Low pre-pregnancy weight
Yes  4 (8.3)  0.7  19 (12.9)  1.1  5 (15.6)  1.5  10 (9.4)  0.8 
No  44 (91.7)  0.3–1.7  128 (87.1)  0.9–1.4  27 (84.4)  0.7–1.4  96 (90.6)  0.6–1.2 
Pre-pregnancy weight
Adequate  19 (39.6)  1.0  60 (40.8)  1.0  13 (40.6)  1.5  30 (28.3)  0.9 
Excessive  29 (60.4)  0.6–1.6  87 (59.2)  0.9–1.2  19 (59.4)  0.9–2.8  76 (71.6)  0.7–1.1 

n, number of mothers presenting poor or adequate retinol levels according to the characteristics mentioned for each group; %, percentage of mothers presenting poor or adequate retinol levels according to the characteristics mentioned for each group; PR, prevalence of risk; (95%), 95% confidence interval; –, did not have sufficient n in one of the characteristics to perform statistical analysis.


Statistically significant.


In Brazil, the low-income population uses the public health care system, while the private system is mostly used by high-income individuals. Dividing the study population into two groups according to per capita income, the mean retinol concentrations among low- and high-income women presented highly significant differences.

Both low- and high-income groups evidenced a mild health problem regarding VAD. This result was expected in low-income women, according to other studies developed with the same population in Brazil and worldwide, especially where this public health problem is still present, such as in African and Latin American countries.6,23,24

Studies assessing the prevalence of VAD in high-income women are scarce; it was unexpected to find a public health problem regarding VAD in this group, since vitamin A intake was 82.7% adequate in this population. However, assessing the dietary sources of vitamin A in this group, it was noticed that 55.2% of vitamin A consumption came from vegetable sources (pro-vitamin A), which rely on enzymatic oxidation to produce active retinol, in addition to numerous intestinal and genetic factors that may influence the efficiency of pro-vitamin A bioconversion into the active form.25 Moreover, 29.6% of these women did not use multivitamins during pregnancy (Table 1), which may explain an occurrence of 3.6% of VAD in this group. In a study that evaluated the effect of different multivitamin types (containing vitamin A) on serum retinol levels during pregnancy, it was found that the supplemented group did not present any cases of deficiency, while the control group presented 12% of deficiency cases.26 Thus, it demonstrates that postpartum women who do not receive supplementation during pregnancy are more likely to develop VAD.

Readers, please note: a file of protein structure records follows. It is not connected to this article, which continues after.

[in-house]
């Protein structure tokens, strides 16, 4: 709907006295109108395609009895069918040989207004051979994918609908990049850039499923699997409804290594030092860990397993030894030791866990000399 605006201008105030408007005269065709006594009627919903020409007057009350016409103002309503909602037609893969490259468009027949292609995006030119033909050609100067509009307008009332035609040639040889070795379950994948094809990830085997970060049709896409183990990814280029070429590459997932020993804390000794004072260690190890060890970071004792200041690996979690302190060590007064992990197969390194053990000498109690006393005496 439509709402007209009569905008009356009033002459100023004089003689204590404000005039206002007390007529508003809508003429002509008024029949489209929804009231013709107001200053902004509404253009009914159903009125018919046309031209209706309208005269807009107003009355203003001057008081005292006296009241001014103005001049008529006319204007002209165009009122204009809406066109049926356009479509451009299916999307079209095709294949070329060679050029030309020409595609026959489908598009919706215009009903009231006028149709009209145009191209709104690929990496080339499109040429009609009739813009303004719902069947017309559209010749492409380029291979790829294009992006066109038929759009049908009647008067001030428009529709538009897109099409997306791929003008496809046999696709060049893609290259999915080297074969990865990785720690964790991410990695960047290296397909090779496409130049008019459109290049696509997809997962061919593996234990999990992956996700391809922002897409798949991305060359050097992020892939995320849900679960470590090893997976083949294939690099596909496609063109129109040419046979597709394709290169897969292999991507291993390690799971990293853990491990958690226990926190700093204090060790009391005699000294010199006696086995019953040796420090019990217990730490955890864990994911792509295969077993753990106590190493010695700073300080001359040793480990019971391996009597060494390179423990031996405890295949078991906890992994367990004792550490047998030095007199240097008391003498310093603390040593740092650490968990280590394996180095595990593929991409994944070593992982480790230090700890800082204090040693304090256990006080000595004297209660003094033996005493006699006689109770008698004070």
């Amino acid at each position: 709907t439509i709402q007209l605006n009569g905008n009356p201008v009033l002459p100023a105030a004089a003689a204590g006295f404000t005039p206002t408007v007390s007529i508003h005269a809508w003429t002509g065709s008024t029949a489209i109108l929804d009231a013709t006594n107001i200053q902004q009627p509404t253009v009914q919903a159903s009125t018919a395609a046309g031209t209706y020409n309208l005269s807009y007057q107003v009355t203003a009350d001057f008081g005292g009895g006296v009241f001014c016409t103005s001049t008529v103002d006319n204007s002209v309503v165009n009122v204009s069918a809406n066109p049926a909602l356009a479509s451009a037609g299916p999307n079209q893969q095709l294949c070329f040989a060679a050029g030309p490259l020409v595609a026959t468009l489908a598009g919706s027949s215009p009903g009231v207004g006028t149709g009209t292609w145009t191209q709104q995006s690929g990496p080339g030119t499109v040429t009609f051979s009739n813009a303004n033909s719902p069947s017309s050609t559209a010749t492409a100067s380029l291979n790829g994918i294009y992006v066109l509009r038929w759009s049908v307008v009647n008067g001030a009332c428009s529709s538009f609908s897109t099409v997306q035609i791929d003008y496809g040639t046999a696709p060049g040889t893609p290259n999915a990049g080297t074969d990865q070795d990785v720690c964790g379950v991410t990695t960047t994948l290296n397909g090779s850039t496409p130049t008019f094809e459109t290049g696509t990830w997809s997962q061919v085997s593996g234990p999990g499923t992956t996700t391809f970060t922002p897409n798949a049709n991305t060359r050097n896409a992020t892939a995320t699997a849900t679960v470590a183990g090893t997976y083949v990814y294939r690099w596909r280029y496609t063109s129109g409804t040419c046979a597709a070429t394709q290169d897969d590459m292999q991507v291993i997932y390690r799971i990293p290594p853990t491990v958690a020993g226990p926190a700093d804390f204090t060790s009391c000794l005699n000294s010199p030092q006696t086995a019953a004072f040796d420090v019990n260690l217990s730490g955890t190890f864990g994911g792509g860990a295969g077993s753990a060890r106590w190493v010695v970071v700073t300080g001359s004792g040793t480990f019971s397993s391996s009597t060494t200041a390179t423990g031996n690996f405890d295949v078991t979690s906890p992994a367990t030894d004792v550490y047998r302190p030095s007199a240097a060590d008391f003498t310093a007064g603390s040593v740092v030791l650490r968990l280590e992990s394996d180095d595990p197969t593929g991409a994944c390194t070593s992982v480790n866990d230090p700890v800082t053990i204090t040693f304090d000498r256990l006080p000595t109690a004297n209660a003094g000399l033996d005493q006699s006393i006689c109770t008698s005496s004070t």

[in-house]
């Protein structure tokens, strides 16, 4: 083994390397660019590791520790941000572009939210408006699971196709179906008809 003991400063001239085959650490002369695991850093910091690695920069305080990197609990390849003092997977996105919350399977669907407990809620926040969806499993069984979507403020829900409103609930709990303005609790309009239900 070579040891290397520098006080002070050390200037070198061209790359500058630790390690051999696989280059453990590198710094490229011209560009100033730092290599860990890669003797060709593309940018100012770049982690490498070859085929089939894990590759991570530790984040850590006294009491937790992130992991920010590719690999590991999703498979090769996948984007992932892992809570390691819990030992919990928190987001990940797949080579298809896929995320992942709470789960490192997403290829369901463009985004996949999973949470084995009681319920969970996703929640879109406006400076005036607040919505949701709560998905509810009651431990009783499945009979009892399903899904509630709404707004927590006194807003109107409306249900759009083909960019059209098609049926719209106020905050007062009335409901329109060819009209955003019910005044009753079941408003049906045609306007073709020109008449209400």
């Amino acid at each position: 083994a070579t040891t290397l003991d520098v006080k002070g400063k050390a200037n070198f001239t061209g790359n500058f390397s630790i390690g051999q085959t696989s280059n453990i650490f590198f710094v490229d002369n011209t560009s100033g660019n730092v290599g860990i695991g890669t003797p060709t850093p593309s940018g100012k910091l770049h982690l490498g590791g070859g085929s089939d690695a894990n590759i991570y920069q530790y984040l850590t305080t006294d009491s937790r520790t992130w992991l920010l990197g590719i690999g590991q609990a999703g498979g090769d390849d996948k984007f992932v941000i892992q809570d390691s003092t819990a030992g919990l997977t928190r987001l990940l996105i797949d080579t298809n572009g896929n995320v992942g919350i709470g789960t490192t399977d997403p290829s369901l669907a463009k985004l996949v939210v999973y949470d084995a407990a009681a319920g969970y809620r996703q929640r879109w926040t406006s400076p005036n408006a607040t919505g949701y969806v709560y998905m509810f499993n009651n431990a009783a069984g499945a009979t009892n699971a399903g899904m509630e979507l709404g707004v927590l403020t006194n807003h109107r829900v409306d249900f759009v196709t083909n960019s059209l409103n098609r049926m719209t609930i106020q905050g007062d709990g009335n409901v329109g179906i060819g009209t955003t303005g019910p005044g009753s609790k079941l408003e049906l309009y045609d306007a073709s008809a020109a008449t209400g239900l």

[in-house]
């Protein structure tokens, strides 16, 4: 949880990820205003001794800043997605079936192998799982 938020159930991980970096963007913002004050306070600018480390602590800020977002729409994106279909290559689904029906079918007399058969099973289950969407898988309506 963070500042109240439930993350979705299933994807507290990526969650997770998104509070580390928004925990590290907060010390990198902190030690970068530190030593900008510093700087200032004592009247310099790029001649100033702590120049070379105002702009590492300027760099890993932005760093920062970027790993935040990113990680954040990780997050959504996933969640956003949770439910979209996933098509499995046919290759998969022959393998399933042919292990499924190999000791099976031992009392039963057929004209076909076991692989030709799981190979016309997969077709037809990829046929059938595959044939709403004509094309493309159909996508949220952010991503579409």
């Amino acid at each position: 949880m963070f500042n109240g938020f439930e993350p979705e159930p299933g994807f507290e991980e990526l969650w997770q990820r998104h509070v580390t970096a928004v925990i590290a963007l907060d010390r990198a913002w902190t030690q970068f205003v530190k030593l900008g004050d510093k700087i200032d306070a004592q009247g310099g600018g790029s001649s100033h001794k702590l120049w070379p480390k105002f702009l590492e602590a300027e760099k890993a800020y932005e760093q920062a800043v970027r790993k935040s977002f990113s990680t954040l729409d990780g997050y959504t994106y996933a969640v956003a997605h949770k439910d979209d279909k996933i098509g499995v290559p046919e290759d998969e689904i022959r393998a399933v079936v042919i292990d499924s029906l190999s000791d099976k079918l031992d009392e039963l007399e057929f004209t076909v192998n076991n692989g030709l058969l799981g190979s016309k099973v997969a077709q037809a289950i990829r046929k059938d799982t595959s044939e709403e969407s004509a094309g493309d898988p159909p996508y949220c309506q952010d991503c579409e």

Regarding colostrum retinol levels, a significant difference was observed between the study groups; lower levels were observed in the low-income group, resulting consequently in a lower retinol supply through colostrum, when compared with the minimum recommendation for newborns. Such findings highlight the clinical importance of supplementation for this population during the nursing period, in order to meet the extra vitamin A demand throughout lactation and to avoid extreme VAD in the mother–child dyad. VAD during lactation could affect cellular differentiation, multiple mechanisms of innate immunity, hematopoiesis, and coagulation. Such abnormalities may aggravate infections and anemia or compromise post-surgical recovery from cesarean delivery, leading to morbidity and mortality.24 In newborns, VAD increases the risk of death from infectious and respiratory diseases.27